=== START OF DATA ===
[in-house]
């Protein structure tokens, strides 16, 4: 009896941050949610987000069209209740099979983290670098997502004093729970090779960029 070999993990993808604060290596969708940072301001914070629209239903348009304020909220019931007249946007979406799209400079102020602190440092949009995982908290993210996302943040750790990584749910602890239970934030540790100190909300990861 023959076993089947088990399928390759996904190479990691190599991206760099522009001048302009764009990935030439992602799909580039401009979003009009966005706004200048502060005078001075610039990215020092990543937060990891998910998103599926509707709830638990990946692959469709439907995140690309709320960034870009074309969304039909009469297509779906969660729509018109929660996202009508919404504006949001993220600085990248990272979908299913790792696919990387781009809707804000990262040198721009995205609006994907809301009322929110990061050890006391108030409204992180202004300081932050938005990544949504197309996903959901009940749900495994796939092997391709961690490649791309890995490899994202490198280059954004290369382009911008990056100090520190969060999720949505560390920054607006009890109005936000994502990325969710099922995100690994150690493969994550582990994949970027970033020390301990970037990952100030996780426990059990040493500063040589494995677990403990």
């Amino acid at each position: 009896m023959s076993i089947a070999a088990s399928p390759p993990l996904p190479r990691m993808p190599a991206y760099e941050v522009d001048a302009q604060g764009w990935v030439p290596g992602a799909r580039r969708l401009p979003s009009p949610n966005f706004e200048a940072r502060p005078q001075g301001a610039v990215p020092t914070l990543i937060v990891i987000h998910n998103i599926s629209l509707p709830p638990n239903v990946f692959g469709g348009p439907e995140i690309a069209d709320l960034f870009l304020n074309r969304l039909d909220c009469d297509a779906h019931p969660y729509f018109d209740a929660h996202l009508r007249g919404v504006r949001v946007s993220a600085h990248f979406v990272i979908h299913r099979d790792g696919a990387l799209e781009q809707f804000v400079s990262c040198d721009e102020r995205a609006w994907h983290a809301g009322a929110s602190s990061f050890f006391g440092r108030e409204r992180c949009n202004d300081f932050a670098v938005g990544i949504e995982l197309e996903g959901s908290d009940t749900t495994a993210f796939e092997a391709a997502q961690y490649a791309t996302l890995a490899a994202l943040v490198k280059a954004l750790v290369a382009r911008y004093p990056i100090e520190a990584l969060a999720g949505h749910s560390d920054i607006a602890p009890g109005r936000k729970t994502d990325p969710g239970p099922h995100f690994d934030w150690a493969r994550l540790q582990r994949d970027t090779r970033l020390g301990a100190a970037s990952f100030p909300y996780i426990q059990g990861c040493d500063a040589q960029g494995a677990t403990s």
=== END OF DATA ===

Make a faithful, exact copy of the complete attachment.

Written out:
[in-house]
């Protein structure tokens, strides 16, 4: 009896941050949610987000069209209740099979983290670098997502004093729970090779960029 070999993990993808604060290596969708940072301001914070629209239903348009304020909220019931007249946007979406799209400079102020602190440092949009995982908290993210996302943040750790990584749910602890239970934030540790100190909300990861 023959076993089947088990399928390759996904190479990691190599991206760099522009001048302009764009990935030439992602799909580039401009979003009009966005706004200048502060005078001075610039990215020092990543937060990891998910998103599926509707709830638990990946692959469709439907995140690309709320960034870009074309969304039909009469297509779906969660729509018109929660996202009508919404504006949001993220600085990248990272979908299913790792696919990387781009809707804000990262040198721009995205609006994907809301009322929110990061050890006391108030409204992180202004300081932050938005990544949504197309996903959901009940749900495994796939092997391709961690490649791309890995490899994202490198280059954004290369382009911008990056100090520190969060999720949505560390920054607006009890109005936000994502990325969710099922995100690994150690493969994550582990994949970027970033020390301990970037990952100030996780426990059990040493500063040589494995677990403990």
């Amino acid at each position: 009896m023959s076993i089947a070999a088990s399928p390759p993990l996904p190479r990691m993808p190599a991206y760099e941050v522009d001048a302009q604060g764009w990935v030439p290596g992602a799909r580039r969708l401009p979003s009009p949610n966005f706004e200048a940072r502060p005078q001075g301001a610039v990215p020092t914070l990543i937060v990891i987000h998910n998103i599926s629209l509707p709830p638990n239903v990946f692959g469709g348009p439907e995140i690309a069209d709320l960034f870009l304020n074309r969304l039909d909220c009469d297509a779906h019931p969660y729509f018109d209740a929660h996202l009508r007249g919404v504006r949001v946007s993220a600085h990248f979406v990272i979908h299913r099979d790792g696919a990387l799209e781009q809707f804000v400079s990262c040198d721009e102020r995205a609006w994907h983290a809301g009322a929110s602190s990061f050890f006391g440092r108030e409204r992180c949009n202004d300081f932050a670098v938005g990544i949504e995982l197309e996903g959901s908290d009940t749900t495994a993210f796939e092997a391709a997502q961690y490649a791309t996302l890995a490899a994202l943040v490198k280059a954004l750790v290369a382009r911008y004093p990056i100090e520190a990584l969060a999720g949505h749910s560390d920054i607006a602890p009890g109005r936000k729970t994502d990325p969710g239970p099922h995100f690994d934030w150690a493969r994550l540790q582990r994949d970027t090779r970033l020390g301990a100190a970037s990952f100030p909300y996780i426990q059990g990861c040493d500063a040589q960029g494995a677990t403990s």